Peter, Where Do Middle Managers Come From?

One of the things Peter Drucker and I discussed was the essence of the management job itself. He explained to me how the modern day manager was born. Big corporations were formed in the 1880’s in the U.S., Japan and U.K., all pretty much at the same time (France held on to family run organizations a little longer, Drucker told me).

Up until that point, the most capable member of each family business ran that business. Pierre S. du Pont (1870-1954), for instance, served as president of the diversified company from 1915-1919. Drucker called this small group of men “geniuses,” or “naturals”—men who had the ability to lead with no training or formal education in business or management. 

That got me wondering, how exactly did the modern corporation evolve, and how was middle management  formed? After all, if all we had were family members running the “family businesses,” then how did the middle manager come into being? The answer is, not very easily. That was because at DuPont, and other companies like it, only family members were permitted into the management ranks. Then how were middle managers formed? That’s when Drucker turned things around and asked me a question:

“What do you do with those able workers who were not family?”

That’s when the clouds cleared and the answer became clear: “You give them middle management jobs, right, I asked?

“Right,” said Drucker.

“Du Pont invented middle management jobs just to keep them.”

So it was pure pragmatism, I thought. The only reason big company, family CEOs granted individuals the title of middle manager was because they could not afford to lose the workers who were playing a pivotal role helping the trains to run on time. As those companies grew, where would they be if they lost their best workers? And Professor Drucker wasn’t finished. He explained to me that middle managers took a long time to develop in a meaningful way:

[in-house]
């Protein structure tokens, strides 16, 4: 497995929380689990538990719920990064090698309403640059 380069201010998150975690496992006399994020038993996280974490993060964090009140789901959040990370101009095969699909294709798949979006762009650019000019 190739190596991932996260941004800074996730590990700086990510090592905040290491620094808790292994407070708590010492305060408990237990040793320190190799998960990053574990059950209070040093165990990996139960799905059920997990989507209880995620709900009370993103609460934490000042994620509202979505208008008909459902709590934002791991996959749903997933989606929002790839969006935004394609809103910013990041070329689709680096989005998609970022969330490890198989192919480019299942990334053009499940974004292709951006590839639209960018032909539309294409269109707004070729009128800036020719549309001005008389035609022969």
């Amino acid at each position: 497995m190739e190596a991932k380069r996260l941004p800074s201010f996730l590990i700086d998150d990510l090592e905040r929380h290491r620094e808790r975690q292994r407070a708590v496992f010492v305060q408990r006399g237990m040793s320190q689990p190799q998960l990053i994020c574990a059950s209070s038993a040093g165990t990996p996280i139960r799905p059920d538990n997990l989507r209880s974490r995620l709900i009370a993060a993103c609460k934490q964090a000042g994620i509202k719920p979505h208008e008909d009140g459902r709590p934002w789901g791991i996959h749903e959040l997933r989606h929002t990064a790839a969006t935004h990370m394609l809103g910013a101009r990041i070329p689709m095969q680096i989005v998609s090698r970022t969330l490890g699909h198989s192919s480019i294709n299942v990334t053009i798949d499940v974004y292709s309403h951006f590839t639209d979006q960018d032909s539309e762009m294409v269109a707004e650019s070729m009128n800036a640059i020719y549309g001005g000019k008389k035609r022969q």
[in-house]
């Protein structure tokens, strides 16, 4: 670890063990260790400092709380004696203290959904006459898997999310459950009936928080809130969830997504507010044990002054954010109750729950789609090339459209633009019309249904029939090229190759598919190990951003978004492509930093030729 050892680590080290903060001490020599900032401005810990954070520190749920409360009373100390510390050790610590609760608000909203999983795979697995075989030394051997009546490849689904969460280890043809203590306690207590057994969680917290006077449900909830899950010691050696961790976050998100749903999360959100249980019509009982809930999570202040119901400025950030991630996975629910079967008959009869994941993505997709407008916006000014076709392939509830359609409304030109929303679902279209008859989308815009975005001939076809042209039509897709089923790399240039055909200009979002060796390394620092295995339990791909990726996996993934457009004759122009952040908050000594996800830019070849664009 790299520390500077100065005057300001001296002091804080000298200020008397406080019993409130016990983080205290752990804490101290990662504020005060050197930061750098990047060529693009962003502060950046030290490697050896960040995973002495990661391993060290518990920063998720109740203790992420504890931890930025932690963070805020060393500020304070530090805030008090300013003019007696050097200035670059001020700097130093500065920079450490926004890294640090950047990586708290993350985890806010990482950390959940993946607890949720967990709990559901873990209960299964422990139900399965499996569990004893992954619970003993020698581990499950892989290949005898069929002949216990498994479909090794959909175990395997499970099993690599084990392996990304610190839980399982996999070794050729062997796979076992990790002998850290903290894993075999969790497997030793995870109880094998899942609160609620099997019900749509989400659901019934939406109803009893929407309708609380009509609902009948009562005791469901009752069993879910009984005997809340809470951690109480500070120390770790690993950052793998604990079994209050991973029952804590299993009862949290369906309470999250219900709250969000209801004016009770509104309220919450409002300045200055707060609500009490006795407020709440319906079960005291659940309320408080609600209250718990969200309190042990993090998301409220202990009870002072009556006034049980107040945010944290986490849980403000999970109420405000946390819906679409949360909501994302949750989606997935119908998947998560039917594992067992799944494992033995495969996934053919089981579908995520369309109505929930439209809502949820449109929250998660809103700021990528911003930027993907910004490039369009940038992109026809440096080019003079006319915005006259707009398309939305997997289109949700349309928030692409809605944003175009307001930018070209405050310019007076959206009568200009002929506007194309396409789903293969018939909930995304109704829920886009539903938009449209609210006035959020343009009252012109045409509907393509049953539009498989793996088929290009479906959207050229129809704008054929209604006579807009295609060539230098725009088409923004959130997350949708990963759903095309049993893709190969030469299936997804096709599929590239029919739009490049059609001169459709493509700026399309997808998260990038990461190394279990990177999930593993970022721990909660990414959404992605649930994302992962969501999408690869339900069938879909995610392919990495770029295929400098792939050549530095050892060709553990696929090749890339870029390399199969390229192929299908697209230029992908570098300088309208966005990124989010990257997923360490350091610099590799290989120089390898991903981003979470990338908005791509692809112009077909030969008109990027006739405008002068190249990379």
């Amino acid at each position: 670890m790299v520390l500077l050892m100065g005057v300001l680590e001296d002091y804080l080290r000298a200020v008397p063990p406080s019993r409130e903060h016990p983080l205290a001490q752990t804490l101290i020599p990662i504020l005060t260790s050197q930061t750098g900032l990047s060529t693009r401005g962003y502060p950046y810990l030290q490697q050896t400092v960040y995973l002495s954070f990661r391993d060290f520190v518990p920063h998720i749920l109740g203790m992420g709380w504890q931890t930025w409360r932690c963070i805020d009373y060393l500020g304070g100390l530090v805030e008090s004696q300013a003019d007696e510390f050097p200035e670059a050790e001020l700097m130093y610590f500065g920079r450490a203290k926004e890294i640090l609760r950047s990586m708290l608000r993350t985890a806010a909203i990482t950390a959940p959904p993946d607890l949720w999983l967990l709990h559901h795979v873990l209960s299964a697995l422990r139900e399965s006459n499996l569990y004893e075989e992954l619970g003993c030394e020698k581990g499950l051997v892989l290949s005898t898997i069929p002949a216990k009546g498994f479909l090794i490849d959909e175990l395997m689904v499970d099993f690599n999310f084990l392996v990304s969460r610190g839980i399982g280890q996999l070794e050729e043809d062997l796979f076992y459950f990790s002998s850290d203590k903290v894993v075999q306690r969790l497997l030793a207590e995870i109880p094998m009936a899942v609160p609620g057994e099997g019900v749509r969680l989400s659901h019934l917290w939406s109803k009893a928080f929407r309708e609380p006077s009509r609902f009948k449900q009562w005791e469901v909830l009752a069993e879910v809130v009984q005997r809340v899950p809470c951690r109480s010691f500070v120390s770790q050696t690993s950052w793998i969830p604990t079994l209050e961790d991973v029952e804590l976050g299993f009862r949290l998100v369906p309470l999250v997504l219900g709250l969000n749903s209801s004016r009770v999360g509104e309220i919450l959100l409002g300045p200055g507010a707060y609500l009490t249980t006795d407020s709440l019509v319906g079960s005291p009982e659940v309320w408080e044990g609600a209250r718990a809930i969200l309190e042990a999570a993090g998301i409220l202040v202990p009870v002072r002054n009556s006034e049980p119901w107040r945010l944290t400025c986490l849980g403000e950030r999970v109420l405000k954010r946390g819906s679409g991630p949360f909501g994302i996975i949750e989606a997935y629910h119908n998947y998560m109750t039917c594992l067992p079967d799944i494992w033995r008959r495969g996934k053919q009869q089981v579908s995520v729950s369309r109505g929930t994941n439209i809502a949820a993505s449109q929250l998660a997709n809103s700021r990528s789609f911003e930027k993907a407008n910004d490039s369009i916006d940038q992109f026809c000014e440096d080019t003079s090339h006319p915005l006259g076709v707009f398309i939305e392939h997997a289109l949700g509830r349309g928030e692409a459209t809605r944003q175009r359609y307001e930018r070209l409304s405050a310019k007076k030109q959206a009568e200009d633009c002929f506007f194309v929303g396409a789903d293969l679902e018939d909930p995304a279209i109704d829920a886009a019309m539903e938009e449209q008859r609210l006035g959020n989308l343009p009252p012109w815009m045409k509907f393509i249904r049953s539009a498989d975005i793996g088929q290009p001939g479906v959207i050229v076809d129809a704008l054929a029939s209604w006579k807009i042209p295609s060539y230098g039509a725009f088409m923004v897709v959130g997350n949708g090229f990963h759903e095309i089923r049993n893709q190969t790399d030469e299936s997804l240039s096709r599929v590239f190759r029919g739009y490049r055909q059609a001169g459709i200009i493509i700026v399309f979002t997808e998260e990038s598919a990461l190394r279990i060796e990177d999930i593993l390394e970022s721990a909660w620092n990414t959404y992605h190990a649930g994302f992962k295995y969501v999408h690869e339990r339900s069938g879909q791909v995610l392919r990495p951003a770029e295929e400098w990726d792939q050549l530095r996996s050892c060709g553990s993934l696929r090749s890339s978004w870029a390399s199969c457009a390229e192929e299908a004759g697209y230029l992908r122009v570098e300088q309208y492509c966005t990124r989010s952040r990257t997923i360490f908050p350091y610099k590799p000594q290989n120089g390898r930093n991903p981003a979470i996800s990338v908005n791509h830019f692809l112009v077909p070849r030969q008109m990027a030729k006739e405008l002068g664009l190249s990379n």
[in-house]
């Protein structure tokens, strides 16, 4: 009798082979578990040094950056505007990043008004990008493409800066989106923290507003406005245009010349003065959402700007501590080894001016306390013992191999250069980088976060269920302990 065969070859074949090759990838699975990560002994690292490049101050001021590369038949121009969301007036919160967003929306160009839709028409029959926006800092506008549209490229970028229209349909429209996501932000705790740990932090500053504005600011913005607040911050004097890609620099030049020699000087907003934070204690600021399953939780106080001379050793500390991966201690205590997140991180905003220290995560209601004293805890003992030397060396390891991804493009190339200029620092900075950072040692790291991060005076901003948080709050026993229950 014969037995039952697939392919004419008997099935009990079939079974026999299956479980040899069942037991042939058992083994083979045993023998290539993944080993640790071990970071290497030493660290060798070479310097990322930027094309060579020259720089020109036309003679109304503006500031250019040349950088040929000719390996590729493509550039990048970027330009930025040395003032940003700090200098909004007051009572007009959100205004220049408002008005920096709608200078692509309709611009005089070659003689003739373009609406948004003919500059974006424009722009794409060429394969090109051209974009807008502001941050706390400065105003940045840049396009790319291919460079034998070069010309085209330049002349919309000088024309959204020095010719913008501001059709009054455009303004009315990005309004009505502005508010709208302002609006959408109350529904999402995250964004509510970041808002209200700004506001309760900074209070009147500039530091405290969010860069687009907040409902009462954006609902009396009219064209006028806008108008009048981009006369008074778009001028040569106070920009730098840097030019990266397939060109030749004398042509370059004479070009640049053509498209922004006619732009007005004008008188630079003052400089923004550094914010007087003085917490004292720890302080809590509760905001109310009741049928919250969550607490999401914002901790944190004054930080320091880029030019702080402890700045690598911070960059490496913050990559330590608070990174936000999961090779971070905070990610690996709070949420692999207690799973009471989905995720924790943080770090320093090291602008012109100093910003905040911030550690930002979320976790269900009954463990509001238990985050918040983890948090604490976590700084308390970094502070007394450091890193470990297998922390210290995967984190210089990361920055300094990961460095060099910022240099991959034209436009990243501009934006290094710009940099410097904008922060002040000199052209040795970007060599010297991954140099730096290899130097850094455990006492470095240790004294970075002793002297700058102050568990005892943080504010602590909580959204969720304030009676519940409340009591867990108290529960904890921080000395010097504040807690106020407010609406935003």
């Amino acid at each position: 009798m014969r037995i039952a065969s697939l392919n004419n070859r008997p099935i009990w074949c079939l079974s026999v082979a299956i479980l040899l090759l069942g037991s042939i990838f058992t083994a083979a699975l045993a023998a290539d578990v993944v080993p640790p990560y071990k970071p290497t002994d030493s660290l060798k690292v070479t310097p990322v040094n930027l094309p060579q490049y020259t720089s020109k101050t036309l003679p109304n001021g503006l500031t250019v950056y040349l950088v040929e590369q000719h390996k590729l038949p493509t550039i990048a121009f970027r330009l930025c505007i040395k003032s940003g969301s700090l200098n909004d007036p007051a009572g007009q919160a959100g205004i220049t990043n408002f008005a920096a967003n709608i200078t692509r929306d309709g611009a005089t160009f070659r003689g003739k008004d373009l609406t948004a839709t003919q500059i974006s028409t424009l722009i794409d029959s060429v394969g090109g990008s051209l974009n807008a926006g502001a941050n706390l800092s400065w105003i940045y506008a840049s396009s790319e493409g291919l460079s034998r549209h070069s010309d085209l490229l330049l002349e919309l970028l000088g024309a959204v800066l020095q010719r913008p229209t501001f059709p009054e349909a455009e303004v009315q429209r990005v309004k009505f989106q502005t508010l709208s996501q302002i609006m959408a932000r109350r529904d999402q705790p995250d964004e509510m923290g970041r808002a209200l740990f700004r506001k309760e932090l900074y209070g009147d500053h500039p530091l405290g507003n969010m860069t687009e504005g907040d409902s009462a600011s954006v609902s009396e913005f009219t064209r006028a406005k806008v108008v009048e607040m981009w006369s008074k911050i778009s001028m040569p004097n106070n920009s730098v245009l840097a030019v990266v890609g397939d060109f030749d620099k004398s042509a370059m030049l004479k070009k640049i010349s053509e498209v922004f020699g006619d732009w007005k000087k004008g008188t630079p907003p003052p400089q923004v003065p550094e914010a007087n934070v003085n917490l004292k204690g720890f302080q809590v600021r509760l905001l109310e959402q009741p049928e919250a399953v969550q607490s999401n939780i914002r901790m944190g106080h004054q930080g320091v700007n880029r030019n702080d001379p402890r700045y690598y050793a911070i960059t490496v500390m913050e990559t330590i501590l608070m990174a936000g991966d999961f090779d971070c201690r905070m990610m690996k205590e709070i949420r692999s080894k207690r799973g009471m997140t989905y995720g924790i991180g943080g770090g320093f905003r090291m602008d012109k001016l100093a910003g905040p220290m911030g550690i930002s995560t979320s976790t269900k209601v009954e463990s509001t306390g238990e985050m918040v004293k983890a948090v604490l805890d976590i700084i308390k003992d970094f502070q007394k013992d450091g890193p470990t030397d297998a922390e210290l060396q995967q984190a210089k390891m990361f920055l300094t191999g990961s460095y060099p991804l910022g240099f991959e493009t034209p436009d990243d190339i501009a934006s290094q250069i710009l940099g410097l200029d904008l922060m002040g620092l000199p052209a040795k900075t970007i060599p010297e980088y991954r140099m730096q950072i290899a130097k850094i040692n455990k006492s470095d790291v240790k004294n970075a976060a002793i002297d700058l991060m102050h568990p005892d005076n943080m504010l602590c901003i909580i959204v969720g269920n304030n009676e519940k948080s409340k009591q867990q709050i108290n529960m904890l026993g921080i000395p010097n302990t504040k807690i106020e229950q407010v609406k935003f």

Middle management before World War II was very thin. Even the first companies I knew in this country still had first line supervisors reporting directly to top management. I am thinking of manufacturing companies…Remington, for instance, in Connecticut.”

I tried to digest what Drucker was telling me. What he was saying was that middle managers were a relatively late phenomenon, not really coming into their own until after World War II. That’s amazing, when you think about it. After all, I have been a middle manager for more than a quarter century. I had no idea that middle managers were really a phenomenon of the 1950’s and after. I don’t ever remember that lesson when I majored in business in the early 1980s. Chalk that up to one more Drucker lesson that is not taught in business schools or other universities. In fact, one would be hard pressed to find more than a passing mention of Drucker in any management textbook—either at the graduate level or the undergraduate levels. 

Tom Peters, lead author of In Search of Excellence, said that he was not asked to read a single Drucker book in his years at The Stanford Business School. Don’t get me started on why Drucker isn’t taught at the business schools—it was one of the driving reasons I wrote Inside Drucker’s Brain. So he wouldn’t be forgotten. However, Tom Peters also said that “no true discipline of management existed before Drucker.” He is not alone in regarding Peter Drucker as the key management pioneer of the 20th century. Other luminaries who hold Drucker in such high esteem include Jack Welch, Bill Gates, Andy Grove, Noel Tichy and too many more to mention here.   

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